NIACE to lead new GCSE implementation consultation

2nd July 2014

The new reforms for GCSEs – announced by the Minister for Skills and Enterprise, Matthew Hancock – have important implications for adult learners, education providers and employers.  NIACE has been commissioned by BIS and DfE to co-ordinate consultations with learning providers from across the sector about how the new GCSEs, which include a revised grading structure and are more challenging, will be implemented.

The Government wants all learners to be encouraged and supported to achieve GCSEs in English and maths. This is based on the Ofqual Perceptions Survey (2013) which indicated that GCSEs are the qualifications most recognised and valued by employers, educators and the public. Functional Skills up to and including Level 2 and QCF units below Level 2 remain important qualifications, and support for these will continue, but the vision is for these to be viewed as stepping stones towards the ultimate goal of GCSE.

David Hughes, Chief Executive of NIACE, said:

“We have campaigned for a long time on the need for resources and new approaches to improve literacy and numeracy in this country. The OECD reports from last year showed that there are too many young people entering the labour market with insufficient literacy and numeracy skills and how millions of adults would have better life and work chances if they improved their skills. Having the right qualifications, which are recognised by employers and ‘stretch’ learners, at all levels, is an important part of the system which will help address those literacy and numeracy challenges.  The Government is clearly nailing its colours to the mast on this in promoting GCSE as the gold standard. I expect there to be healthy and heated debate about whether that is the right course and about how GCSEs will articulate with other qualifications.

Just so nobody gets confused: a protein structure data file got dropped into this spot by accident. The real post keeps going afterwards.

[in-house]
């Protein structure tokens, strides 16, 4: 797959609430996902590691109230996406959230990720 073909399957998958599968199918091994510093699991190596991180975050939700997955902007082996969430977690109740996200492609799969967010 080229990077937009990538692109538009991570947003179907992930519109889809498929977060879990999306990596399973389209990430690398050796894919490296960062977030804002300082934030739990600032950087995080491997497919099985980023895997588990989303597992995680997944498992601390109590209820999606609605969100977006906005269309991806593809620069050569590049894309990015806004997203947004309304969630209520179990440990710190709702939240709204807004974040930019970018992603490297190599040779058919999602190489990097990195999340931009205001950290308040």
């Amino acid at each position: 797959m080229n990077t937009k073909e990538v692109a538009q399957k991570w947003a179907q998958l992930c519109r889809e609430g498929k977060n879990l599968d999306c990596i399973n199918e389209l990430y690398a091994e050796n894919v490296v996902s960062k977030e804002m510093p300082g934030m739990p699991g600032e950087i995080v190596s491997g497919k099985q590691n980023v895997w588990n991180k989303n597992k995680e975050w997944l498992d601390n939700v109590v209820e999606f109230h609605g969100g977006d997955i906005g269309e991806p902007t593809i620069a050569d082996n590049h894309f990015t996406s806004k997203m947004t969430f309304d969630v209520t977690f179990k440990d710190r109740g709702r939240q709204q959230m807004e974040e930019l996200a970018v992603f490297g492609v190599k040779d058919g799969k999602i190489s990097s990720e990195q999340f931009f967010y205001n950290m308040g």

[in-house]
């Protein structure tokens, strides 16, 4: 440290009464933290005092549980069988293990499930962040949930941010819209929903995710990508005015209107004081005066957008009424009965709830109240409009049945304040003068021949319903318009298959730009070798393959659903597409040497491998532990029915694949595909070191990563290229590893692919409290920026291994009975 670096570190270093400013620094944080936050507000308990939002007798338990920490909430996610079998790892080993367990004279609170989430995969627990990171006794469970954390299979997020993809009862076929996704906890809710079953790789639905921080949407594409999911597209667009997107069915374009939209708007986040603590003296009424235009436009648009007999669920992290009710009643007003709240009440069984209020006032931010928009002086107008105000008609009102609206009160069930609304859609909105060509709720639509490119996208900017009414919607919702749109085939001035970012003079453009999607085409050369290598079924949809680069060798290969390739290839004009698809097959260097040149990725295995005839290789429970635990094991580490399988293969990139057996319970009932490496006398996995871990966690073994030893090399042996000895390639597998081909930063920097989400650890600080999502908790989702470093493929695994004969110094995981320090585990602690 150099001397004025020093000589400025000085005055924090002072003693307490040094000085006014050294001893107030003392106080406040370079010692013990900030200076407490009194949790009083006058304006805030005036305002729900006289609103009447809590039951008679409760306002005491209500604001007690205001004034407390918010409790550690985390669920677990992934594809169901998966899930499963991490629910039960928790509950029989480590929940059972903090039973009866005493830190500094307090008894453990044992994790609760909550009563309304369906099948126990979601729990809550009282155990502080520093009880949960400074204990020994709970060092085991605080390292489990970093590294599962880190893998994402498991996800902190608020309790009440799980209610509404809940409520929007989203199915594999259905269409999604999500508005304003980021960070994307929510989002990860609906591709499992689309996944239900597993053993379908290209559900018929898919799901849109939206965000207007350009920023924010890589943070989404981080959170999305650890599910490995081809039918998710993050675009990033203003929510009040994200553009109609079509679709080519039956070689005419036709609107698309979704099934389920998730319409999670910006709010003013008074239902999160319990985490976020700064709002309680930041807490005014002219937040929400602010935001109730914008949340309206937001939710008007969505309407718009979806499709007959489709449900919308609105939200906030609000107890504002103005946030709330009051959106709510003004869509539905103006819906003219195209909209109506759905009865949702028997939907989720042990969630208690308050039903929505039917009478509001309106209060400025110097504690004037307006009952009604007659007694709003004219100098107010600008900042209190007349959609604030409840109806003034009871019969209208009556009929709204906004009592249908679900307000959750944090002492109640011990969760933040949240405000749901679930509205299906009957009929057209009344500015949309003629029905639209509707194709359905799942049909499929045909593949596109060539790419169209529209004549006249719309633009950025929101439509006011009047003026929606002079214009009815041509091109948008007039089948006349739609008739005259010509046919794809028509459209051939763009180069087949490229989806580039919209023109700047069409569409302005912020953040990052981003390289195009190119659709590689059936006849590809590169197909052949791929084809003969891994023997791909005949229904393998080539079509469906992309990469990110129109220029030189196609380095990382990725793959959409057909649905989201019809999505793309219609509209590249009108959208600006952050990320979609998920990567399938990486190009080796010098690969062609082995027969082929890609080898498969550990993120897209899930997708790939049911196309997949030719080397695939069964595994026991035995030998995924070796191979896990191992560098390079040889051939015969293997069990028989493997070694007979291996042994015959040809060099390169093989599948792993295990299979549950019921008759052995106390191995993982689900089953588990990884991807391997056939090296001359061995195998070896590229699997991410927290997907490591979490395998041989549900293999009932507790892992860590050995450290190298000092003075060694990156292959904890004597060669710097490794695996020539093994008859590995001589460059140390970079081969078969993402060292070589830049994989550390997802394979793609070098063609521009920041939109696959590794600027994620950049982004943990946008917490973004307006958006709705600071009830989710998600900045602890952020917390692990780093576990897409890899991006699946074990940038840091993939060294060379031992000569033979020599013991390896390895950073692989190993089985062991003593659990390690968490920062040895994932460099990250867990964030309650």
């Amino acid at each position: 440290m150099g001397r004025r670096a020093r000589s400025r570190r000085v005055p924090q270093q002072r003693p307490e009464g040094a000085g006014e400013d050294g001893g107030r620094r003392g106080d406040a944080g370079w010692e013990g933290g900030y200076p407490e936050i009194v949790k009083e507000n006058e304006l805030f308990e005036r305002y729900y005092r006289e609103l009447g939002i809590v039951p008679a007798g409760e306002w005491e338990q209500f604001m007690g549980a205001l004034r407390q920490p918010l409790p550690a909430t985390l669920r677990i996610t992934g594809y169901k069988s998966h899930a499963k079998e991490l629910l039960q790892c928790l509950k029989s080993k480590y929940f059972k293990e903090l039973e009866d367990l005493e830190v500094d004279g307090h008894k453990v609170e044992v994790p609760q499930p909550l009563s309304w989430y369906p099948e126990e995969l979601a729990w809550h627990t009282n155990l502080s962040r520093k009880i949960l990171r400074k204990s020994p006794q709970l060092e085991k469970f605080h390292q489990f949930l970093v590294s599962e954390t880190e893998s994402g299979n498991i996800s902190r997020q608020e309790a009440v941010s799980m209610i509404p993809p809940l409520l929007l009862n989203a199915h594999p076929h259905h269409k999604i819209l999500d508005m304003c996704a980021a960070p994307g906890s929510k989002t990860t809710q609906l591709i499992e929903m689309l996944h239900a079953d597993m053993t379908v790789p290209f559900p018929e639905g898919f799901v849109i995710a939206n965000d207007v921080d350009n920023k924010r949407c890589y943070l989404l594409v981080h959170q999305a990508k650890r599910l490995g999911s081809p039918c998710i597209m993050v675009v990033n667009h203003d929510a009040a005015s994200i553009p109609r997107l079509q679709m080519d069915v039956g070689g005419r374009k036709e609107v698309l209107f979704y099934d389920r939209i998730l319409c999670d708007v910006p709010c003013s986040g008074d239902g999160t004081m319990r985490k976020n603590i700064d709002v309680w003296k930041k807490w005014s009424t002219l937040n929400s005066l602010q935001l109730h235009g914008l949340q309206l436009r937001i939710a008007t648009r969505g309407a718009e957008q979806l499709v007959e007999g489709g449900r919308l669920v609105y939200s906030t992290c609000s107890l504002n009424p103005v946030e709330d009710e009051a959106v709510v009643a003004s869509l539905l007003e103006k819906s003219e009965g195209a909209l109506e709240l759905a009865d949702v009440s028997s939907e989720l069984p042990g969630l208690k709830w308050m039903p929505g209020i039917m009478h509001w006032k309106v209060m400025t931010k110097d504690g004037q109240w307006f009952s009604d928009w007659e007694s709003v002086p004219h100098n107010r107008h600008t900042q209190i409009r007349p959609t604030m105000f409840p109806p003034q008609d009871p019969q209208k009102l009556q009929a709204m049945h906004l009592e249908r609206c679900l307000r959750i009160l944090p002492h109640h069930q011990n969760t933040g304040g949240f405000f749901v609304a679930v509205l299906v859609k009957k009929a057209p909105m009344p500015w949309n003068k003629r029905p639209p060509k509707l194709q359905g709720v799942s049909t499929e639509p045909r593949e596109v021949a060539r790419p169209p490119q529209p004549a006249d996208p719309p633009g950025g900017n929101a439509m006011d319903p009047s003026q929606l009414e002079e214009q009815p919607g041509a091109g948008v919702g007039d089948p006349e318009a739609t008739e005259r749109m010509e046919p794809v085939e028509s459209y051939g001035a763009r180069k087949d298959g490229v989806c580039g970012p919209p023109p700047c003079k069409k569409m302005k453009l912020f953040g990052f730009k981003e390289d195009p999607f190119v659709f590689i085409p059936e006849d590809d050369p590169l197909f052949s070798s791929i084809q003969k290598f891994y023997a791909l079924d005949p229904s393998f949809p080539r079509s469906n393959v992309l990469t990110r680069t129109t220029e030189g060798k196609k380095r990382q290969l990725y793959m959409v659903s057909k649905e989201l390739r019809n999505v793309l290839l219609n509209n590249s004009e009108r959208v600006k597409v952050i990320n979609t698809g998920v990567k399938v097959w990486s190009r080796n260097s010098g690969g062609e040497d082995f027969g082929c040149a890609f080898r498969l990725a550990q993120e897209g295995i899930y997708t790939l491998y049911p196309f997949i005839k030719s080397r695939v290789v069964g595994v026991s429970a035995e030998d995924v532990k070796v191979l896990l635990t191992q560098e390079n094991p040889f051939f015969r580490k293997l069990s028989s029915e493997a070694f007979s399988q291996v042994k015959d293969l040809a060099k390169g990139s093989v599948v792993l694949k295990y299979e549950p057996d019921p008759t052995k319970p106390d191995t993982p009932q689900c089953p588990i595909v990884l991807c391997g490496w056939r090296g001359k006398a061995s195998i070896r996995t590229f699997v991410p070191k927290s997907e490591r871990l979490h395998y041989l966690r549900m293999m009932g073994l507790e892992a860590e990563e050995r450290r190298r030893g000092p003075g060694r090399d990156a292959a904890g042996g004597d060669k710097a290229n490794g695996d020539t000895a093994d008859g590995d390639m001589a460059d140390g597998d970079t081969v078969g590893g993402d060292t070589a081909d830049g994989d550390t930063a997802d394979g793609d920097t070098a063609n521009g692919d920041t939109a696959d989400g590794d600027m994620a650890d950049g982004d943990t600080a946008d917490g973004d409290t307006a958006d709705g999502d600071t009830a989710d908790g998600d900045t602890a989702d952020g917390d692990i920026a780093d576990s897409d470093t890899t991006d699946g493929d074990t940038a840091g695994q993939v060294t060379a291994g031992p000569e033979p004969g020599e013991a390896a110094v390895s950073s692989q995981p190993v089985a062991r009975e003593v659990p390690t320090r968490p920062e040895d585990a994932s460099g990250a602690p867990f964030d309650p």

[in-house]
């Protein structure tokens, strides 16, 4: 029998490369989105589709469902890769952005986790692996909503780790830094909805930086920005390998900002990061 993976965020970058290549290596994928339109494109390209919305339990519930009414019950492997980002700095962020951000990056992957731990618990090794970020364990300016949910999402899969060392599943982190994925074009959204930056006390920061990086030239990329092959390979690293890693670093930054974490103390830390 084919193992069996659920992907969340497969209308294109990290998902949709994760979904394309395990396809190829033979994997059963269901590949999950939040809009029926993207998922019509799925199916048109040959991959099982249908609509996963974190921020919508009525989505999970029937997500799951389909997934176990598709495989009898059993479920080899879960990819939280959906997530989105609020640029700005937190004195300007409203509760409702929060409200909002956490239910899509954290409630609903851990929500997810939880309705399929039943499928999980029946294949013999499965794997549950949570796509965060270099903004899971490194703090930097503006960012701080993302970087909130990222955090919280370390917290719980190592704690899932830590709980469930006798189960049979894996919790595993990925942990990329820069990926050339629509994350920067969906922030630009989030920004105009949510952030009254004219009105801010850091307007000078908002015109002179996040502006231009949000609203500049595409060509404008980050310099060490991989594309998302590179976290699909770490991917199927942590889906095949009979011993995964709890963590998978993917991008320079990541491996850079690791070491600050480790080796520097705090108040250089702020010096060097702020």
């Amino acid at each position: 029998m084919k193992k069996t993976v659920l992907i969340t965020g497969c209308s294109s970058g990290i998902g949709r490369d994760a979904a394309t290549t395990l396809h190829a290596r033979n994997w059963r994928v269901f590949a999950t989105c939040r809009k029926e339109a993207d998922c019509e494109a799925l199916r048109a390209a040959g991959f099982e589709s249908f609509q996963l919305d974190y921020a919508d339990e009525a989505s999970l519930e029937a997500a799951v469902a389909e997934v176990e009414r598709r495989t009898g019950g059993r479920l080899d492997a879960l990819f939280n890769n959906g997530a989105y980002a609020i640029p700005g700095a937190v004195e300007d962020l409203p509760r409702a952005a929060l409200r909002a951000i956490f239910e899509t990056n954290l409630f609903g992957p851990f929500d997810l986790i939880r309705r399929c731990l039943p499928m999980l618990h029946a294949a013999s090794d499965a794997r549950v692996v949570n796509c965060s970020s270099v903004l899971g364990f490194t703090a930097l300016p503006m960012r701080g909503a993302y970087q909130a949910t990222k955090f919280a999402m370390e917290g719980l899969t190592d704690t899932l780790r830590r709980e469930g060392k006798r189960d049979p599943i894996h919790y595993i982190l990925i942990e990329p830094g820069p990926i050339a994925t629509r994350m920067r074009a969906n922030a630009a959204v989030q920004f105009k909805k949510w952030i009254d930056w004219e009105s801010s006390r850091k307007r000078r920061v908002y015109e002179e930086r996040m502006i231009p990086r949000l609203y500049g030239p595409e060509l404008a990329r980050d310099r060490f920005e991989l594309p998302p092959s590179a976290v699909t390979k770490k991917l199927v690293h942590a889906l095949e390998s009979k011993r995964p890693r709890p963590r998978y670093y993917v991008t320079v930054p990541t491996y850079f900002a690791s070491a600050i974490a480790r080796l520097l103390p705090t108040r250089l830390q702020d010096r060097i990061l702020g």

“As well as debate I am keen to promote discussion about the implementation challenges. The delivery of English and maths is an enormous undertaking and this reform will probably add to that challenge. As a sector we need to understand better how best to motivate learners at all ages to improve their English and maths. I am particularly keen to develop more coherent pathways for people at lower levels to progress towards Level 2/GCSE. We are working now on a new citizen’s curriculum which covers literacy, numeracy, digital, health and financial skills which helps connect with what people want to learn and what they need to learn. This work is developing what should become a critical part of the system and of the qualifications structure to help address the longstanding needs.

“We want to hear from the sector as to how the new policy for English and maths GCSEs can be successfully implemented and what will work best for young people, adults, apprentices, trainees and other learners of maths and English. We have been commissioned by BIS to gather written evidence and hold seminars to seek advice from a wide range of stakeholders on how to implement the new policy. 

“We want stakeholders to advise us on how to ensure that all parts of the sector are ready to deliver against this new ambition. We need to help the Government review the systems and funding to support this policy as well as issues such as CPD for teachers, trainers and lecturers which will need to be put into place. It is encouraging that both BIS and DfE have asked us to lead this engagement and shows that they are serious about helping to successfully implement the new policy and address the literacy and numeracy challenges.”

Full details on a range of seminars and a call for written submissions from the sector to help inform the implementation will be announced by NIACE shortly. Anyone wishing to register their interest in taking part in this implementation consultation should contact: emily.jones@niace.org.uk